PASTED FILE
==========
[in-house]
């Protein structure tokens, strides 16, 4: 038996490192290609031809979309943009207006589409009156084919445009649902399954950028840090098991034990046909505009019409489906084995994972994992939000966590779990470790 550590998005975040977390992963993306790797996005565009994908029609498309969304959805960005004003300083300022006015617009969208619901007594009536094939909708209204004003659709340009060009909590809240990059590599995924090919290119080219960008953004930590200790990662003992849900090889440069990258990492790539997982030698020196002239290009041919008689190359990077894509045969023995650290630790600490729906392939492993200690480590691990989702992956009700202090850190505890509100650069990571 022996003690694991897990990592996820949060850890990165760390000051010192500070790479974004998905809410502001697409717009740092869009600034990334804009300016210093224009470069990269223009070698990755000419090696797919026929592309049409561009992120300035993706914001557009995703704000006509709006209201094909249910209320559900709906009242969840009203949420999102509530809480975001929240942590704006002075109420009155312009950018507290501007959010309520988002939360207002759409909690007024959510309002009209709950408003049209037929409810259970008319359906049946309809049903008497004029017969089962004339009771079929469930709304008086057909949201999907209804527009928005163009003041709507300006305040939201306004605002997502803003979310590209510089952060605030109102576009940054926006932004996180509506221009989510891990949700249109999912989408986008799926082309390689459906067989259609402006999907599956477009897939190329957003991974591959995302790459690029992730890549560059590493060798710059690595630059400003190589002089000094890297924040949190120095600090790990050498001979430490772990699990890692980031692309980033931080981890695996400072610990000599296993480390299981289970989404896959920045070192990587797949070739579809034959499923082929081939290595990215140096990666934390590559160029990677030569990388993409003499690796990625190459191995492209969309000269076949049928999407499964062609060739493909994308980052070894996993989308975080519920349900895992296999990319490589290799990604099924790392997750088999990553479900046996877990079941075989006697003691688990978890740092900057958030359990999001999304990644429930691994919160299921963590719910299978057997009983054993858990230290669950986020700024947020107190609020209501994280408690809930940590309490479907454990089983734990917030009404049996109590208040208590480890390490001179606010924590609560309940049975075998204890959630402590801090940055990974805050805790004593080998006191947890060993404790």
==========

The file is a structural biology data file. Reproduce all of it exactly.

[in-house]
């Protein structure tokens, strides 16, 4: 038996490192290609031809979309943009207006589409009156084919445009649902399954950028840090098991034990046909505009019409489906084995994972994992939000966590779990470790 550590998005975040977390992963993306790797996005565009994908029609498309969304959805960005004003300083300022006015617009969208619901007594009536094939909708209204004003659709340009060009909590809240990059590599995924090919290119080219960008953004930590200790990662003992849900090889440069990258990492790539997982030698020196002239290009041919008689190359990077894509045969023995650290630790600490729906392939492993200690480590691990989702992956009700202090850190505890509100650069990571 022996003690694991897990990592996820949060850890990165760390000051010192500070790479974004998905809410502001697409717009740092869009600034990334804009300016210093224009470069990269223009070698990755000419090696797919026929592309049409561009992120300035993706914001557009995703704000006509709006209201094909249910209320559900709906009242969840009203949420999102509530809480975001929240942590704006002075109420009155312009950018507290501007959010309520988002939360207002759409909690007024959510309002009209709950408003049209037929409810259970008319359906049946309809049903008497004029017969089962004339009771079929469930709304008086057909949201999907209804527009928005163009003041709507300006305040939201306004605002997502803003979310590209510089952060605030109102576009940054926006932004996180509506221009989510891990949700249109999912989408986008799926082309390689459906067989259609402006999907599956477009897939190329957003991974591959995302790459690029992730890549560059590493060798710059690595630059400003190589002089000094890297924040949190120095600090790990050498001979430490772990699990890692980031692309980033931080981890695996400072610990000599296993480390299981289970989404896959920045070192990587797949070739579809034959499923082929081939290595990215140096990666934390590559160029990677030569990388993409003499690796990625190459191995492209969309000269076949049928999407499964062609060739493909994308980052070894996993989308975080519920349900895992296999990319490589290799990604099924790392997750088999990553479900046996877990079941075989006697003691688990978890740092900057958030359990999001999304990644429930691994919160299921963590719910299978057997009983054993858990230290669950986020700024947020107190609020209501994280408690809930940590309490479907454990089983734990917030009404049996109590208040208590480890390490001179606010924590609560309940049975075998204890959630402590801090940055990974805050805790004593080998006191947890060993404790």